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Thread: untar and change username and password

  1. #1

    Default untar and change username and password

    Dear all,
    I would like to ask you how I can convert the file permissions of a tar.gz file.
    I have one tar.gz file when I try to extract I get the following output

    Cannot change ownership to uid 3361, gid 5000: Permission denied

    What should I try?

    Regards
    Alex

  2. #2
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    Default Re: untar and change username and password

    Are you extracting as root?
    Technology is 'stuff that doesn't work yet.' -- Bran Ferren

  3. #3
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    Default Re: untar and change username and password

    Quote Originally Posted by alaios View Post
    Dear all,
    I would like to ask you how I can convert the file permissions of a tar.gz file.
    I have one tar.gz file when I try to extract I get the following output

    Cannot change ownership to uid 3361, gid 5000: Permission denied

    What should I try?

    Regards
    Alex
    you probably do not want to change the permissions of the *.tar.gz file. You probably want to know why you get that error message when you extract a (or more) files from that *.tar.gz file.

    It means that when the tar file was crated, the file you are talking about was owned by uid 3361 and gid 5000. On extraction, tar want to restore those to the file. In which it fails for the reason the error message tells you. As vodoo already guesses, you are not extracting as root and as a normal uer you can of course not make some innocent other user owner of file at your wish. The tar was probably made by root and should be extracted by root.
    Henk van Velden

  4. #4

    Default Re: untar and change username and password

    I am trying to untar it as root. I believe this warning message appears as it was in another computer created.

    Thanks for the explanations provided.
    What should I do now?

    Regards
    Alex

  5. #5
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    Default Re: untar and change username and password

    Well, I guess the files are there, aren't they? Please check!

    Of course when omn the other system uid 3361 and guid 5000 where created (thus having also a username and a groupname) and they ae not on crated on your system (which is not unlikely), you will never see a username when you do e.g. and ls -l, but allways the numbers. But AFAIK the root can chown to non configured uid:groupid (i just tested this and root could).

    The only thing to be checked in is where are you unpacking and what are the permissions of the directory that has these file. Can you post an
    Code:
    ls -l
    of that directory

    I do not know how many files are in the tar, but a posting of the complete output (do not forget the v option/command) might be more illustrative then just your story.
    Henk van Velden

  6. #6
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    Default Re: untar and change username and password

    I am trying to untar it as root.
    Ok, then try to extract to some other (existing) user. When doing this as root all unpacked files will be owned by root.

    Code:
    tar --no-same-owner -xvzf <your-tarfile.tar.gz>
    Also check:

    Code:
    man tar
    and - as hcvv suggested - the permissions of the directory where you unpack.
    Technology is 'stuff that doesn't work yet.' -- Bran Ferren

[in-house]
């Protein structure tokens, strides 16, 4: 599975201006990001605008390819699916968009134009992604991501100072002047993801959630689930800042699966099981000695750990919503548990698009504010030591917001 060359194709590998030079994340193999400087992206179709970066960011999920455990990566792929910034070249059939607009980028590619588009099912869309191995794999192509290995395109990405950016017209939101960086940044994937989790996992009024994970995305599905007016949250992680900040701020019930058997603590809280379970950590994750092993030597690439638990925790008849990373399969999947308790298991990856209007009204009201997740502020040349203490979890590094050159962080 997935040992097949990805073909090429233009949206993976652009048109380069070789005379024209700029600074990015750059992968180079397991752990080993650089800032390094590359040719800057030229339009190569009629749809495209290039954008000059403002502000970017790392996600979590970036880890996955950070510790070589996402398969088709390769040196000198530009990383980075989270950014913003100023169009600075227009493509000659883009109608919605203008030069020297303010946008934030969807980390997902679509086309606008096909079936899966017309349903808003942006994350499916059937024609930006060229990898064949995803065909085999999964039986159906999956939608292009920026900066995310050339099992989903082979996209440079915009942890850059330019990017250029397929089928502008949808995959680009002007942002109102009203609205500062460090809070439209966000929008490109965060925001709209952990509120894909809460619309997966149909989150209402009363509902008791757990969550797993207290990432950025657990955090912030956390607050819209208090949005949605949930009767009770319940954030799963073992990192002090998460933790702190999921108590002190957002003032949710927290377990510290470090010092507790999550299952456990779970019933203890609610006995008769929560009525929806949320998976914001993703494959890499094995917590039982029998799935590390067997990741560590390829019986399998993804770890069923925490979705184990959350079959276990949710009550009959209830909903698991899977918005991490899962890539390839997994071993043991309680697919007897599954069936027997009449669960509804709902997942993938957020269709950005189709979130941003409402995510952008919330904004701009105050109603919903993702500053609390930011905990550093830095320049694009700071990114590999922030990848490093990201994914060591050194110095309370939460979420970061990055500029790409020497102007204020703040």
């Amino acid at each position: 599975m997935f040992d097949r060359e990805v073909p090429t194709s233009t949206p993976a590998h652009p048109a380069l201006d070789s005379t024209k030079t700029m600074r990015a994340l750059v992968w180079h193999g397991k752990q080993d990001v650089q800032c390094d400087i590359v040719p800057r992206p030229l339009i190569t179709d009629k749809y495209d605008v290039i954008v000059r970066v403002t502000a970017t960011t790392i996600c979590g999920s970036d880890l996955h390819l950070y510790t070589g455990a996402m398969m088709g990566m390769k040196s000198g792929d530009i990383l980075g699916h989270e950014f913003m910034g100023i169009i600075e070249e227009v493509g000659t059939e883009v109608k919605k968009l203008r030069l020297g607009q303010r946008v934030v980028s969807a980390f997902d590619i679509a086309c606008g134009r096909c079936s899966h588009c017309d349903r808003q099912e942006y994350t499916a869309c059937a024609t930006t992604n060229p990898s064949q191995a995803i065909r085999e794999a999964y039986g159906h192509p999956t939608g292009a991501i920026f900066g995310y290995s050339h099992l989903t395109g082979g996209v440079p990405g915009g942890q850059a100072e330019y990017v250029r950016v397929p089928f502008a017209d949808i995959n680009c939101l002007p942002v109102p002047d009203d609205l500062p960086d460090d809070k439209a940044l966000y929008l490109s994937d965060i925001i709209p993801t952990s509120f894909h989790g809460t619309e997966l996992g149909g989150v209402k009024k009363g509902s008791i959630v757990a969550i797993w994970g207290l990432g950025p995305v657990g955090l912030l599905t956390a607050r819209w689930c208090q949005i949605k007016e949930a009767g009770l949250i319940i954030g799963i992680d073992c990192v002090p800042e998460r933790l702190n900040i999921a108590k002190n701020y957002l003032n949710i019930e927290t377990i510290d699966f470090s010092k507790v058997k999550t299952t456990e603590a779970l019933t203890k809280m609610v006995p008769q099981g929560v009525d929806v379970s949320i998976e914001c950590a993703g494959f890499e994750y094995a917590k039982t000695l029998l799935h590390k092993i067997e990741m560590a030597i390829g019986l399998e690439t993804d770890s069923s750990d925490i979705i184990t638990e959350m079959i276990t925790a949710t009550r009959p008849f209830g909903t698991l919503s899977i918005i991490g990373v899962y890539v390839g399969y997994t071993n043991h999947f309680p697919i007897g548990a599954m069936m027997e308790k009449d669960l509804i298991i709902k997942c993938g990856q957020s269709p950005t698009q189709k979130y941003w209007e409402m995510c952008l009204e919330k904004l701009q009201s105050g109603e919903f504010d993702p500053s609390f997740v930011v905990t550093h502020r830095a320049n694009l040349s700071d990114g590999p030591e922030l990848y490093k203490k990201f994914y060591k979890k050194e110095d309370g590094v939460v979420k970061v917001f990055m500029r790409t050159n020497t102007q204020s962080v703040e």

7. #7
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    Default Re: untar and change username and password

    When doing this as root all unpacked files will be owned by root.
    Yes, they will at first creation, but tar will then immediatly (before it finishes change the owner/group/timestamp to bring them back as good as possible to the state they had when archieved. From man tar:
    -p, --preserve-permissions, --same-permissions
    extract information about file permissions (default for superuser)
    That is what it tries to do and it fails there for some reason. We have to find that reason. It could e.g. be on an NFS mounted file system (where root has no provileges). Or maybe on an NTFS file system (where uids and gids do not exist.
    Henk van Velden

  8. #8

    Default Re: untar and change username and password

    Hi All...
    can you please help me on similar issue.
    I created a file from root with below permission:
    lrwxrwxrwx 1 root pdx 43 Sep 11 05:23 abc
    the did cmod like below:
    chmod (06551, abc);
    I used tar cf command to tar it:
    but while doing untar on diff machine having root machine,I am getting below ownership:
    -r-sr-s--x 1 2276 pdx 1443135 Sep 11 14:54 abc

    please help me why i am getting 2276 instead of root,kindly help me on the same.
    Thanks-
    Akshay

  9. #9

    Default Re: untar and change username and password

    On 09/24/12 14:16, akshay52144 pecked at the keyboard and wrote:
    > Hi All...
    > can you please help me on similar issue.
    > I created a file from root with below permission:
    > lrwxrwxrwx 1 root pdx 43 Sep 11 05:23 abc
    > the did cmod like below:
    > chmod (06551, abc);
    > I used tar cf command to tar it:
    > but while doing untar on diff machine having root machine,I am getting
    > below ownership:
    > -r-sr-s--x 1 2276 pdx 1443135 Sep 11 14:54 abc
    >
    > please help me why i am getting 2276 instead of root,kindly help me on
    > the same.
    >


    chmod does not change the user name, chown does. 2276 belongs to the
    user pdx in this case.

  10. #10

    Default Re: untar and change username and password

    Hi,

    But i dint gave the command chown,how can i restore it back to root,is there any option i can use with tar while doing zipping?

    Thanks-
    Akshay

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